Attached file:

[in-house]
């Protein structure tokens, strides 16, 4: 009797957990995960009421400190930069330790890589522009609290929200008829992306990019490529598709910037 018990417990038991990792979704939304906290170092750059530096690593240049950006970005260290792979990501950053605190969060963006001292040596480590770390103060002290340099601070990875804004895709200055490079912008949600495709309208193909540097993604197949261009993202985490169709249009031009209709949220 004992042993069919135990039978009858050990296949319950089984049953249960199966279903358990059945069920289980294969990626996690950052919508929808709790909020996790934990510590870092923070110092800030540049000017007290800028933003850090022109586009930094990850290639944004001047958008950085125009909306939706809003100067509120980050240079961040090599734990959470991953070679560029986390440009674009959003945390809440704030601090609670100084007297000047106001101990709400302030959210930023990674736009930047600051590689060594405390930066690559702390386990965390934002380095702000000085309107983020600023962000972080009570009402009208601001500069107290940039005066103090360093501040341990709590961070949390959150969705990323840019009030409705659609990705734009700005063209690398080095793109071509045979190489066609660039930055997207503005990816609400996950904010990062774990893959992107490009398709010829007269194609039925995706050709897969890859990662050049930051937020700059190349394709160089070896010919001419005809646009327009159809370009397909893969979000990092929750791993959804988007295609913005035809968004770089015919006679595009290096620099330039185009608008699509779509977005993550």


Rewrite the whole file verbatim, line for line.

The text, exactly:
[in-house]
């Protein structure tokens, strides 16, 4: 009797957990995960009421400190930069330790890589522009609290929200008829992306990019490529598709910037 018990417990038991990792979704939304906290170092750059530096690593240049950006970005260290792979990501950053605190969060963006001292040596480590770390103060002290340099601070990875804004895709200055490079912008949600495709309208193909540097993604197949261009993202985490169709249009031009209709949220 004992042993069919135990039978009858050990296949319950089984049953249960199966279903358990059945069920289980294969990626996690950052919508929808709790909020996790934990510590870092923070110092800030540049000017007290800028933003850090022109586009930094990850290639944004001047958008950085125009909306939706809003100067509120980050240079961040090599734990959470991953070679560029986390440009674009959003945390809440704030601090609670100084007297000047106001101990709400302030959210930023990674736009930047600051590689060594405390930066690559702390386990965390934002380095702000000085309107983020600023962000972080009570009402009208601001500069107290940039005066103090360093501040341990709590961070949390959150969705990323840019009030409705659609990705734009700005063209690398080095793109071509045979190489066609660039930055997207503005990816609400996950904010990062774990893959992107490009398709010829007269194609039925995706050709897969890859990662050049930051937020700059190349394709160089070896010919001419005809646009327009159809370009397909893969979000990092929750791993959804988007295609913005035809968004770089015919006679595009290096620099330039185009608008699509779509977005993550």